“Ove stomped forward. The cat stood up. Ove stopped. They stood there measuring up to each other for a few moments, like two potential troublemakers in a small-town bar. Ove considered throwing one of his clogs at it. The cat looked as if it regretted not bringing its own clogs to lob back.” – Fredrik Backman, A Man Called Ove
A grumpy yet loveable man finds his solitary world turned on its head when a boisterous young family moves in next door.Meet Ove. He’s a curmudgeon, the kind of man who points at people he dislikes as if they were burglars caught outside his bedroom window. He has staunch principles, strict routines, and a short fuse. People call him the bitter neighbor from hell, but must Ove be bitter just because he doesn’t walk around with a smile plastered to his face all the time?
Behind the cranky exterior there is a story and a sadness. So when one November morning a chatty young couple with two chatty young daughters move in next door and accidentally flatten Ove’s mailbox, it is the lead-in to a comical and heartwarming tale of unkempt cats, unexpected friendship, and the ancient art of backing up a U-Haul. All of which will change one cranky old man and a local residents’ association to their very foundations.
Title: A Man Called Ove
Author: Fredrik Backman
Avg. Goodreads Rating: 4.33/5 stars
My Rating: 5/5 stars
Background. This book follows a man called Ove in modern-day Sweden. Ove recently lost his wife and to everyone on the outside he looks like the classic grumpy old man that has nothing better to do with his days than inspect the neighborhood for any unsavory actions, such as driving in the residential area when there is clearly a sign that says “No driving in the residential area.” This story really begins when a younger, pregnant couple move into the house across the way from Ove and while driving in the residential area back over Ove’s mailbox with their moving truck. They handle Ove’s grouchiness surprisingly well and slowly entwine themselves into Ove’s life. This is really inconvenient for Ove because he is trying to commit suicide. He has finally gotten to the point in his widowed life and decides that he just wants to be with Sonja again.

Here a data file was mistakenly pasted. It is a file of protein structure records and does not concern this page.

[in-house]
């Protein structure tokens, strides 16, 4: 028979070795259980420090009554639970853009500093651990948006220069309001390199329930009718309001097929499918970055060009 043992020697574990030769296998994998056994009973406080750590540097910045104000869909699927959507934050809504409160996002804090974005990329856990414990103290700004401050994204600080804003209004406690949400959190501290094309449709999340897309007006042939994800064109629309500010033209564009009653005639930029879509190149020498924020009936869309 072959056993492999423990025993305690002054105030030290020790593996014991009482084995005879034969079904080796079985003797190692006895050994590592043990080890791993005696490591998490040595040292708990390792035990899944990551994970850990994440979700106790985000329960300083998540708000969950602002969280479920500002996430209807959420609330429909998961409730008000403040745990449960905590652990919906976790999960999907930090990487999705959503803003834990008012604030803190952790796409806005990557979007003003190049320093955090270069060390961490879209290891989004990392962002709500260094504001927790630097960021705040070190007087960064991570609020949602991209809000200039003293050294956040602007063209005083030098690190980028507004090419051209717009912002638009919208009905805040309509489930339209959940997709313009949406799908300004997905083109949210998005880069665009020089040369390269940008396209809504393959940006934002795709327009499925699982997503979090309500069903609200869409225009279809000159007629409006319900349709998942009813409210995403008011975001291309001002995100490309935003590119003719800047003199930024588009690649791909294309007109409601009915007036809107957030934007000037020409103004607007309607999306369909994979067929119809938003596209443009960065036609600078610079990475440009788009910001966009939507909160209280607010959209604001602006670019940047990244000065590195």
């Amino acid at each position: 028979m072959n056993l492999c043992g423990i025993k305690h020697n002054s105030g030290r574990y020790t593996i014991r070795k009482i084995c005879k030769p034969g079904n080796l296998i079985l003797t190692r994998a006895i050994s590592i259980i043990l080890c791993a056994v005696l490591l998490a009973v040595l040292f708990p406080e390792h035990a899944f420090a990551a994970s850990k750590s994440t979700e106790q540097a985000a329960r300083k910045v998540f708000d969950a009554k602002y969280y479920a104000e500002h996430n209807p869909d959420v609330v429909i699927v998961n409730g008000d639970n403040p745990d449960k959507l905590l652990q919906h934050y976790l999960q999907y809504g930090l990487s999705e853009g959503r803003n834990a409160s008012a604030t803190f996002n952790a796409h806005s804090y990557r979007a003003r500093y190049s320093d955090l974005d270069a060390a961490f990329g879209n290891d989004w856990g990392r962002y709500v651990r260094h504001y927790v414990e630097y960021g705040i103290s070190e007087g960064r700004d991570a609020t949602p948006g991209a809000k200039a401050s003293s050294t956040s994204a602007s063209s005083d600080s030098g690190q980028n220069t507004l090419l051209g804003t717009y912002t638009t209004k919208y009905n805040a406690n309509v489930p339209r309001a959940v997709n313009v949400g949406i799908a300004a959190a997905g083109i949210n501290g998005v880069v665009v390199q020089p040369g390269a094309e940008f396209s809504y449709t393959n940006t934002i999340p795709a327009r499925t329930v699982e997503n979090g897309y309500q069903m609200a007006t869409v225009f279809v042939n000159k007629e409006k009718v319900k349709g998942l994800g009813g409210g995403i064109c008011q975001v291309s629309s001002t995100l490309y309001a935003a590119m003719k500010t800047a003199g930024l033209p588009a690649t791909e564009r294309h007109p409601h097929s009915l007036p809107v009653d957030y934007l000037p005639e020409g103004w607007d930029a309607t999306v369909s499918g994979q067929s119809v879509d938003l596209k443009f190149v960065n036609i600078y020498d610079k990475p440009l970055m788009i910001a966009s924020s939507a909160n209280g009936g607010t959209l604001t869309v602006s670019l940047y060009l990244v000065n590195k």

Pros. Ok, so let me say that any scene with the cat in it immediately became my favorite parts. See the quote at the top of this review? That is just one instance of a beautiful scene involving Ove and the Cat Annoyance. I have never laughed as hard reading a book as I did with the cat scene after the vet. This is just one of the beautiful ways that Backman really made this book come alive. These characters (yes, even the cat) were just phenomenal. I really felt connected to each and every one of them. I loved how we got to see small glimpses into their lives–through Ove’s eyes of all people–and were still able to see how important and necessary each of those characters were to the plot.
Ove’s character development was something of note as well. I loved getting glimpses into his whole life; before, during and after Sonja. There were so many times throughout the book that Ove compared himself as black and white and Sonja as an explosion of color in his black and white life. Getting to see that comparison come back into Ove’s life with Parvaneh and her family gave so much to this story. The extended family that Ove gained after Sonja’s death was so important to him and it was a unique experience to see him go from suicidal to content to truly happy with his current situation. Ove was put into situations that made him so uncomfortable or angry and was still able to come out on top of everything.
The relationships in this book really gave the book life as well. If Parvaneh and Ove didn’t have their back and forth banter or if Ove and Rune never made up this book would have just felt like something was missing. Each relationship brought something enormous to the table and really made this book become the outstanding story that it did.
Cons. I did get kind of sick of the repetition of the book at certain points. I don’t even know how many times we heard about Rune and Ove’s falling out. I get that it was necessary in order to understand the importance of Ove overcoming his bitterness and finally agreeing to help Anita and Rune in the end, but at some points it felt like it was repeated way too much.
Overall. This book was amazing and I love it and I see why everyone loves it so much. This book made me laugh so hard that I cried and it also made me just sob as well. This book has everything going for it and I wouldn’t change anything about it. I cannot wait to see the movie now. 5/5 stars!